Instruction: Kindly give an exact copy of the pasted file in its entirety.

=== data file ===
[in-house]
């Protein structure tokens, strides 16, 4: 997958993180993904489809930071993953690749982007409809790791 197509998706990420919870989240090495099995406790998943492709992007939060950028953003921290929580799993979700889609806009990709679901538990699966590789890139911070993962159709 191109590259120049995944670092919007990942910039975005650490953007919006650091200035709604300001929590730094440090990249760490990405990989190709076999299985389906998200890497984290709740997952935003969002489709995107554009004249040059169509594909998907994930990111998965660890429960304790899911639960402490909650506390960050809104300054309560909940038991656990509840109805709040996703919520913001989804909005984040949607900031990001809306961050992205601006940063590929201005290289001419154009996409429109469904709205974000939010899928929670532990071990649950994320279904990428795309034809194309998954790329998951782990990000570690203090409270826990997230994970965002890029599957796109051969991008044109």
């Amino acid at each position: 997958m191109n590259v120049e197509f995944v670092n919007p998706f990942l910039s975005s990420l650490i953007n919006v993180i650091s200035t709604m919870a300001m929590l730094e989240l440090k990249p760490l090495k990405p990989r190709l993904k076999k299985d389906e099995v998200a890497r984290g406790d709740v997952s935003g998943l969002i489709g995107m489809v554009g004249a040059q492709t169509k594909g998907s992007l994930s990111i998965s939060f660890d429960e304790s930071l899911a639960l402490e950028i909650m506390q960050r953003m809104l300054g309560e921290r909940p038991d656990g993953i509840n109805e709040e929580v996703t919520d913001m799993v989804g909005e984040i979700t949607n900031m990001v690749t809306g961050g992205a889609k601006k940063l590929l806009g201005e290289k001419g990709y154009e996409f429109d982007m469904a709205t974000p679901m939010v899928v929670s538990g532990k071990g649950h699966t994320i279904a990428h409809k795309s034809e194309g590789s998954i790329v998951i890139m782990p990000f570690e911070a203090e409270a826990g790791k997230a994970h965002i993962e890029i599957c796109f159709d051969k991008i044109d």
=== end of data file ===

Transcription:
[in-house]
């Protein structure tokens, strides 16, 4: 997958993180993904489809930071993953690749982007409809790791 197509998706990420919870989240090495099995406790998943492709992007939060950028953003921290929580799993979700889609806009990709679901538990699966590789890139911070993962159709 191109590259120049995944670092919007990942910039975005650490953007919006650091200035709604300001929590730094440090990249760490990405990989190709076999299985389906998200890497984290709740997952935003969002489709995107554009004249040059169509594909998907994930990111998965660890429960304790899911639960402490909650506390960050809104300054309560909940038991656990509840109805709040996703919520913001989804909005984040949607900031990001809306961050992205601006940063590929201005290289001419154009996409429109469904709205974000939010899928929670532990071990649950994320279904990428795309034809194309998954790329998951782990990000570690203090409270826990997230994970965002890029599957796109051969991008044109």
């Amino acid at each position: 997958m191109n590259v120049e197509f995944v670092n919007p998706f990942l910039s975005s990420l650490i953007n919006v993180i650091s200035t709604m919870a300001m929590l730094e989240l440090k990249p760490l090495k990405p990989r190709l993904k076999k299985d389906e099995v998200a890497r984290g406790d709740v997952s935003g998943l969002i489709g995107m489809v554009g004249a040059q492709t169509k594909g998907s992007l994930s990111i998965s939060f660890d429960e304790s930071l899911a639960l402490e950028i909650m506390q960050r953003m809104l300054g309560e921290r909940p038991d656990g993953i509840n109805e709040e929580v996703t919520d913001m799993v989804g909005e984040i979700t949607n900031m990001v690749t809306g961050g992205a889609k601006k940063l590929l806009g201005e290289k001419g990709y154009e996409f429109d982007m469904a709205t974000p679901m939010v899928v929670s538990g532990k071990g649950h699966t994320i279904a990428h409809k795309s034809e194309g590789s998954i790329v998951i890139m782990p990000f570690e911070a203090e409270a826990g790791k997230a994970h965002i993962e890029i599957c796109f159709d051969k991008i044109d």